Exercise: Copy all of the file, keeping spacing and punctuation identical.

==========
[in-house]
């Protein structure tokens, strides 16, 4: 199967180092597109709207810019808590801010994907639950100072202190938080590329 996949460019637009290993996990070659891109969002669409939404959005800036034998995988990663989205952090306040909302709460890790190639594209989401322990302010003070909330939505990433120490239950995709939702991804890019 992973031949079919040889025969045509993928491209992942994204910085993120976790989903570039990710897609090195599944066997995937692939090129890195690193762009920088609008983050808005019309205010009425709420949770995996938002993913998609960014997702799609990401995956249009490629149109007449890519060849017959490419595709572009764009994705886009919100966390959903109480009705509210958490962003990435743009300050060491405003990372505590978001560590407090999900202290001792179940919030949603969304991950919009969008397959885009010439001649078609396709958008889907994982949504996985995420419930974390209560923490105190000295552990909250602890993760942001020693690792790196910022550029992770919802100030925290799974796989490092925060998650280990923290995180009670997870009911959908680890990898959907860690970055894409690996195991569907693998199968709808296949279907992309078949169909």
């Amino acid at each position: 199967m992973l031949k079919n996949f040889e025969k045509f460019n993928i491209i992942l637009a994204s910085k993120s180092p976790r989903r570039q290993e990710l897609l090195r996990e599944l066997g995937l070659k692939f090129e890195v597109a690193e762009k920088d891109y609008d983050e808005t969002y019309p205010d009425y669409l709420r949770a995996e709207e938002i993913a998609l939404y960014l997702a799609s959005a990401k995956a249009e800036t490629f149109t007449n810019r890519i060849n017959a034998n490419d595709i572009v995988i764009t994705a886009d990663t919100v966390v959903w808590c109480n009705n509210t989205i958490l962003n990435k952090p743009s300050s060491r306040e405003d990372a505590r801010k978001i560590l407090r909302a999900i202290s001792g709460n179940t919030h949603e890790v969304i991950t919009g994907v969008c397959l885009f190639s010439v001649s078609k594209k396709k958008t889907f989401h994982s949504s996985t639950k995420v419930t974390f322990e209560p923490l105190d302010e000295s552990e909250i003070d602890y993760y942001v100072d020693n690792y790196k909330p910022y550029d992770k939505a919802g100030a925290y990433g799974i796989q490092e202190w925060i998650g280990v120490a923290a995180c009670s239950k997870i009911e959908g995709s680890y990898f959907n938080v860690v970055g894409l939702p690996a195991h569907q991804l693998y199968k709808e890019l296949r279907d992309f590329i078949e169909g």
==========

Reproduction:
[in-house]
């Protein structure tokens, strides 16, 4: 199967180092597109709207810019808590801010994907639950100072202190938080590329 996949460019637009290993996990070659891109969002669409939404959005800036034998995988990663989205952090306040909302709460890790190639594209989401322990302010003070909330939505990433120490239950995709939702991804890019 992973031949079919040889025969045509993928491209992942994204910085993120976790989903570039990710897609090195599944066997995937692939090129890195690193762009920088609008983050808005019309205010009425709420949770995996938002993913998609960014997702799609990401995956249009490629149109007449890519060849017959490419595709572009764009994705886009919100966390959903109480009705509210958490962003990435743009300050060491405003990372505590978001560590407090999900202290001792179940919030949603969304991950919009969008397959885009010439001649078609396709958008889907994982949504996985995420419930974390209560923490105190000295552990909250602890993760942001020693690792790196910022550029992770919802100030925290799974796989490092925060998650280990923290995180009670997870009911959908680890990898959907860690970055894409690996195991569907693998199968709808296949279907992309078949169909």
């Amino acid at each position: 199967m992973l031949k079919n996949f040889e025969k045509f460019n993928i491209i992942l637009a994204s910085k993120s180092p976790r989903r570039q290993e990710l897609l090195r996990e599944l066997g995937l070659k692939f090129e890195v597109a690193e762009k920088d891109y609008d983050e808005t969002y019309p205010d009425y669409l709420r949770a995996e709207e938002i993913a998609l939404y960014l997702a799609s959005a990401k995956a249009e800036t490629f149109t007449n810019r890519i060849n017959a034998n490419d595709i572009v995988i764009t994705a886009d990663t919100v966390v959903w808590c109480n009705n509210t989205i958490l962003n990435k952090p743009s300050s060491r306040e405003d990372a505590r801010k978001i560590l407090r909302a999900i202290s001792g709460n179940t919030h949603e890790v969304i991950t919009g994907v969008c397959l885009f190639s010439v001649s078609k594209k396709k958008t889907f989401h994982s949504s996985t639950k995420v419930t974390f322990e209560p923490l105190d302010e000295s552990e909250i003070d602890y993760y942001v100072d020693n690792y790196k909330p910022y550029d992770k939505a919802g100030a925290y990433g799974i796989q490092e202190w925060i998650g280990v120490a923290a995180c009670s239950k997870i009911e959908g995709s680890y990898f959907n938080v860690v970055g894409l939702p690996a195991h569907q991804l693998y199968k709808e890019l296949r279907d992309f590329i078949e169909g």